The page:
By Sandra Gordon
When Kerri Zane gave her then 18-year-old daughter, Rachel, the go-ahead for a New Year’s Eve party at their house, Zane made it clear—no alcohol would be served. Still, one underage, drop-in guest found a way around that rule. Unbeknownst to anyone, he stopped at a liquor store and gave a passerby money to buy booze for him. After guzzling the bottle’s contents in some neighborhood bushes, the teen arrived at the party so intoxicated he had to be rushed to the hospital.
“I felt terrible that this kid almost died from alcohol poisoning,” says Zane, a single mom of two. Even though Zane was an innocent bystander to the teen’s poor judgment, she was implicated nonetheless. The teen’s father later called, threatening and accusing Zane of nearly killing his son. “The incident scared all of us,” she says. Consequently, Zane has since banned teen parties at her house because they’re just too risky.
The Sober Reality
You can’t blame her. It’s illegal for anyone under age 21 in the U.S. to drink alcohol. Still, that’s not stopping many teens from tying one, two or more on. According to the U.S. Centers for Disease Control and Prevention, alcohol is the most commonly used and abused drug among young people in the U.S., more than tobacco and illicit drugs. In fact, 12- to 20-year-olds drink 11% of all alcohol consumed. And how they drink isn’t healthy either. It’s typically in the form of bingeing—multiple drinks at a shot.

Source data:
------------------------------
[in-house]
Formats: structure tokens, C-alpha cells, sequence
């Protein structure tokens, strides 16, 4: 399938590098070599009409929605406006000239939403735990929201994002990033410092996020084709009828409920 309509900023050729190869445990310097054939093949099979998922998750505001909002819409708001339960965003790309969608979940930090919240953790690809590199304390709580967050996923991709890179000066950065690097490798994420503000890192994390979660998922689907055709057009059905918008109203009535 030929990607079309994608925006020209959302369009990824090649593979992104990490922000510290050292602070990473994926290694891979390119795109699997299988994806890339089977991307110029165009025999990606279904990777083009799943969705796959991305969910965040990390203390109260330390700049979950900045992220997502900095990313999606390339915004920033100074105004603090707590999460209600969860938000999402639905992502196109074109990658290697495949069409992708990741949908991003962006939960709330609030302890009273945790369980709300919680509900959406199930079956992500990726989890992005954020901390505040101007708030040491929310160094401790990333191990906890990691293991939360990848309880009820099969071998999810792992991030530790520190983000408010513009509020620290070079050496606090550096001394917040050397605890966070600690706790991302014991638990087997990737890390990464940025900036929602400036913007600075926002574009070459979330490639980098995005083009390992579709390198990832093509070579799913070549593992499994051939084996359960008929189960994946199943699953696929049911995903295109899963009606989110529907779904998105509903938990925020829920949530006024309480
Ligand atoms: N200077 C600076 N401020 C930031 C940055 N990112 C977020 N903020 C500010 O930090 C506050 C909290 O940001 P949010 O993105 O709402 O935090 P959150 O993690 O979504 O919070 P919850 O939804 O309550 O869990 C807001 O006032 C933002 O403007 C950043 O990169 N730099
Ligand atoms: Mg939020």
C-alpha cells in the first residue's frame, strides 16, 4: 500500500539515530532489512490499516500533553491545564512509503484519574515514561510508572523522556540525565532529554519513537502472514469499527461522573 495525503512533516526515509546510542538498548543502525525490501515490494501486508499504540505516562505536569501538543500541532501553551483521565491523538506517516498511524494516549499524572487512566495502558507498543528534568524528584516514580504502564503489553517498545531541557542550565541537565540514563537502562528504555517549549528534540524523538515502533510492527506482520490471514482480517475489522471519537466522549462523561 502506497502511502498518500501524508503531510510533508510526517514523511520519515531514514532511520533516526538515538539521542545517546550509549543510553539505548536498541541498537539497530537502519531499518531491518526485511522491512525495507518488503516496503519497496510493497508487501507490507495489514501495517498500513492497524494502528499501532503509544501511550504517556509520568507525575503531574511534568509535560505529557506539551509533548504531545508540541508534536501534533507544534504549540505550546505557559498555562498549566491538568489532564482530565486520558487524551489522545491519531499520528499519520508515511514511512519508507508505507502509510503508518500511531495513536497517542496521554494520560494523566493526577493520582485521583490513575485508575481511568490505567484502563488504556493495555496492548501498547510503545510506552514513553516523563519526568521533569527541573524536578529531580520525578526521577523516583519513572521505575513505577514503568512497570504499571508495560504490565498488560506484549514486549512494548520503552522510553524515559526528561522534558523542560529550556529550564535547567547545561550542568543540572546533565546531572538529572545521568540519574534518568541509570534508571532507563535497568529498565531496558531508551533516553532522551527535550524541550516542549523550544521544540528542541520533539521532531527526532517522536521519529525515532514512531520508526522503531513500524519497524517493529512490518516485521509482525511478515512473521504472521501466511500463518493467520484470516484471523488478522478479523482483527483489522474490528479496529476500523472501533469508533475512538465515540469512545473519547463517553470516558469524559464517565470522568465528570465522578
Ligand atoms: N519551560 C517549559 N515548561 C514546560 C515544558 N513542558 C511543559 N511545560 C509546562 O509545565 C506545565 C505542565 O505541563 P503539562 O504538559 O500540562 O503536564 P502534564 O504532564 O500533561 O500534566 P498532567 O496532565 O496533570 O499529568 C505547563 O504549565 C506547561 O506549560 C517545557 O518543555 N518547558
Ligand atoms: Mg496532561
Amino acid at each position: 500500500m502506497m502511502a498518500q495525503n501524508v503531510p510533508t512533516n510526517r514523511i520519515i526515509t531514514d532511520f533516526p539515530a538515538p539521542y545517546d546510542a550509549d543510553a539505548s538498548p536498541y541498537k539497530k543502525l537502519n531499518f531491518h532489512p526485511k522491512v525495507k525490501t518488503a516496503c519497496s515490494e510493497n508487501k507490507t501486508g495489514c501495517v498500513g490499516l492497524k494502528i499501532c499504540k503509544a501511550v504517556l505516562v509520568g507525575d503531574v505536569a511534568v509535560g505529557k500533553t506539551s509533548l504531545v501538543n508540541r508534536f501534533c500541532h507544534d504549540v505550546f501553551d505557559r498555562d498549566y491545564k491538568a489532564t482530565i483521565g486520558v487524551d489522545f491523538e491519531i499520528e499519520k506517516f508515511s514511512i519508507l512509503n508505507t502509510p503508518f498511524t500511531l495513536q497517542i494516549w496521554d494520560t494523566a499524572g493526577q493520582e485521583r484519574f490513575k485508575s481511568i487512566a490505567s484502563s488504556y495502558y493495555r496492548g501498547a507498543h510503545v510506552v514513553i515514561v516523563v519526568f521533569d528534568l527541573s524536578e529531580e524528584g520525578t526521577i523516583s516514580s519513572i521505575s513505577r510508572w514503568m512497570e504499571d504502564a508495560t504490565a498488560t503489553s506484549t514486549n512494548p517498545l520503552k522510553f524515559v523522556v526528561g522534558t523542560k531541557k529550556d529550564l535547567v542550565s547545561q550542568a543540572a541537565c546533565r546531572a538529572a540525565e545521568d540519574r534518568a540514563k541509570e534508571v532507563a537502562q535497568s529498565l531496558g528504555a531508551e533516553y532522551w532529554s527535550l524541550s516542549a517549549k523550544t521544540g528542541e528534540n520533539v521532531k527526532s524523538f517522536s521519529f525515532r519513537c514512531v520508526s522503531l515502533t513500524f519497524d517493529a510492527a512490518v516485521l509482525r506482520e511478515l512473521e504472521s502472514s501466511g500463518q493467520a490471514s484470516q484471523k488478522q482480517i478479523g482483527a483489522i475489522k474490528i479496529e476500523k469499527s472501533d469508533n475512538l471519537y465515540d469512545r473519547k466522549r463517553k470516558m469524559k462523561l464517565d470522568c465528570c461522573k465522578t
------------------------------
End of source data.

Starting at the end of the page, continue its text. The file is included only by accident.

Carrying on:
Teens who imbibe are more likely to have problems in school, be involved in alcohol-related car crashes, participate in unwanted, unplanned and unprotected sex, and abuse other drugs, among other ill effects. Because the teenage brain is still developing, teens are also five times more likely to develop a lifelong addiction or abuse alcohol later on. “Consuming alcohol at such a vulnerable time can permanently alter the brain’s circuitry,” says Joseph Shrand, M.D., a psychiatrist specializing in teens and addiction.